Cookies Policy
X

This site uses cookies. By continuing to browse the site you are agreeing to our use of cookies.

I accept this policy

Find out more here

Spiritist Mediumship as Historical Mediation: African-American Pasts, Black Ancestral Presence, and Afro-Cuban Religions

No metrics data to plot.
The attempt to load metrics for this article has failed.
The attempt to plot a graph for these metrics has failed.
The full text of this article is not currently available.

Brill’s MyBook program is exclusively available on BrillOnline Books and Journals. Students and scholars affiliated with an institution that has purchased a Brill E-Book on the BrillOnline platform automatically have access to the MyBook option for the title(s) acquired by the Library. Brill MyBook is a print-on-demand paperback copy which is sold at a favorably uniform low price.

Access this article

+ Tax (if applicable)
Add to Favorites
You must be logged in to use this functionality

image of Journal of Religion in Africa

Abstract The scholarship on Afro-Atlantic religions has tended to downplay the importance of Kardecist Espiritismo. In this article I explore the performance of Spiritist rituals among Black North American practitioners of Afro-Cuban religions, and examine its vital role in the development of their religious subjectivity. Drawing on several years of ethnographic research in a Chicago-based Lucumí community, I argue that through Spiritist ceremonies, African-American participants engaged in memory work and other transformative modes of collective historiographical praxis. I contend that by inserting gospel songs, church hymns, and spirituals into the musical repertoire of misas espirituales, my interlocutors introduced a new group of beings into an existing category of ethnically differentiated ‘spirit guides’. Whether embodied in ritual contexts or cultivated privately through household altars, these spirits not only personify the ancestral dead; I demonstrate that they also mediate between African-American historical experience and the contemporary practice of Yorùbá- and Kongo-inspired religions.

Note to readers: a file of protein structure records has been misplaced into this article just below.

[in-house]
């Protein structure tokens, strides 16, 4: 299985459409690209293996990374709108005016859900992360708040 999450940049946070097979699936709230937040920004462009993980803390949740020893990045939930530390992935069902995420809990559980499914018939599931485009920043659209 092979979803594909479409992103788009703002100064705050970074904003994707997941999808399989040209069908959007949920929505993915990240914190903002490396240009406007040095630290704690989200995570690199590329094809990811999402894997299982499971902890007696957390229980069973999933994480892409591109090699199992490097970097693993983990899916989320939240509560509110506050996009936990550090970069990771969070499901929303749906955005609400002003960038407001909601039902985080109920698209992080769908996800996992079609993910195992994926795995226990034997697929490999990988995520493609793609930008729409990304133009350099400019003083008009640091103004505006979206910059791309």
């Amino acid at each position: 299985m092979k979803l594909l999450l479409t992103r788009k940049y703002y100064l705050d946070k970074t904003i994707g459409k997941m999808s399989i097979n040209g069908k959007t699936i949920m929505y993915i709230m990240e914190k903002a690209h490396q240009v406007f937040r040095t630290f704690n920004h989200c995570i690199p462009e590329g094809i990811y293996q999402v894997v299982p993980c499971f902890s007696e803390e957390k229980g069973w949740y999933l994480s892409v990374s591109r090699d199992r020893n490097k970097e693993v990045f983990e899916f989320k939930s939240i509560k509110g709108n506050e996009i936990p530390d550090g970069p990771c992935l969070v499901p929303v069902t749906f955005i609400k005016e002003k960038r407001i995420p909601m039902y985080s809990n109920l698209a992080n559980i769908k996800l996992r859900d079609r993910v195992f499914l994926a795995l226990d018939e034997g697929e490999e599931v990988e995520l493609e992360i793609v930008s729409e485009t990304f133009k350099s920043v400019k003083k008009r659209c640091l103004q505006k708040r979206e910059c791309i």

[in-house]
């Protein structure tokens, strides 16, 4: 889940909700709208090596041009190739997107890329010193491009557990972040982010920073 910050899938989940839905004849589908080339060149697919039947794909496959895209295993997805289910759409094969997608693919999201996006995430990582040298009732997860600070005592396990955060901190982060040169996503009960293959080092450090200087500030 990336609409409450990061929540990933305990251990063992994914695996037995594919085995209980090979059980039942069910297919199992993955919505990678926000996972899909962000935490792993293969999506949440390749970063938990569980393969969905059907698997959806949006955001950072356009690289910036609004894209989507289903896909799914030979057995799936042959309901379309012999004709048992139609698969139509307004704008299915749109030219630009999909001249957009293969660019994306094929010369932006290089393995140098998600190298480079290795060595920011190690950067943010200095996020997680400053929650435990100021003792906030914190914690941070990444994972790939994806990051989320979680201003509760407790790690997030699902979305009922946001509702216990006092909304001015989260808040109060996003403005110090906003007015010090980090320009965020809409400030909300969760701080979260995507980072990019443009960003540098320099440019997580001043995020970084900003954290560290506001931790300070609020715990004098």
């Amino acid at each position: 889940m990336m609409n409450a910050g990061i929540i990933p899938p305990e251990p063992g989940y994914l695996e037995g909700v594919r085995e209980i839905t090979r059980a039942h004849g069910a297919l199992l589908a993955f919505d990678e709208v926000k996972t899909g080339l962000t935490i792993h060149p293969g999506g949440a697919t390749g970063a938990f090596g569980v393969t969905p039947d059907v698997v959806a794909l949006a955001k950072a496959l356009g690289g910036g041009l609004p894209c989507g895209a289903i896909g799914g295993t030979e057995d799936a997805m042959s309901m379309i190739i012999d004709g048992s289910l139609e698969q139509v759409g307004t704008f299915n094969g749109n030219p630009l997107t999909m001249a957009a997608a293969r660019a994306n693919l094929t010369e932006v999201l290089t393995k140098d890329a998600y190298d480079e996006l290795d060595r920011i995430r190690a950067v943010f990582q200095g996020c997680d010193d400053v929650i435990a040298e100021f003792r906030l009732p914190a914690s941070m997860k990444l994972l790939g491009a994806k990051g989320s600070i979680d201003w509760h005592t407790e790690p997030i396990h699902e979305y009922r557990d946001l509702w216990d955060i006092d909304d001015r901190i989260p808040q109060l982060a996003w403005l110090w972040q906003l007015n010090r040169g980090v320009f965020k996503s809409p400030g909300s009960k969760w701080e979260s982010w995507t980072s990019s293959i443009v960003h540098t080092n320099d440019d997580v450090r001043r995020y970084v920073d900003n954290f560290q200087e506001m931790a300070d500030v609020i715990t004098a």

Affiliations: 1: Dartmouth College, Department of Religion 305 Thornton Hall, Hanover, NH 03755 USA elizabeth.perez@dartmouth.edu

10.1163/157006611X604760
/content/journals/10.1163/157006611x604760
dcterms_title,pub_keyword,dcterms_description,pub_author
6
3
Loading
Loading

Full text loading...

/content/journals/10.1163/157006611x604760
Loading

Data & Media loading...

http://brill.metastore.ingenta.com/content/journals/10.1163/157006611x604760
Loading

Article metrics loading...

/content/journals/10.1163/157006611x604760
2011-01-01
2016-12-05

Sign-in

Can't access your account?
  • Tools

  • Add to Favorites
  • Printable version
  • Email this page
  • Subscribe to ToC alert
  • Get permissions
  • Recommend to your library

    You must fill out fields marked with: *

    Librarian details
    Your details
    Why are you recommending this title?
    Select reason:
     
    Journal of Religion in Africa — Recommend this title to your library
  • Export citations
  • Key

  • Full access
  • Open Access
  • Partial/No accessInformation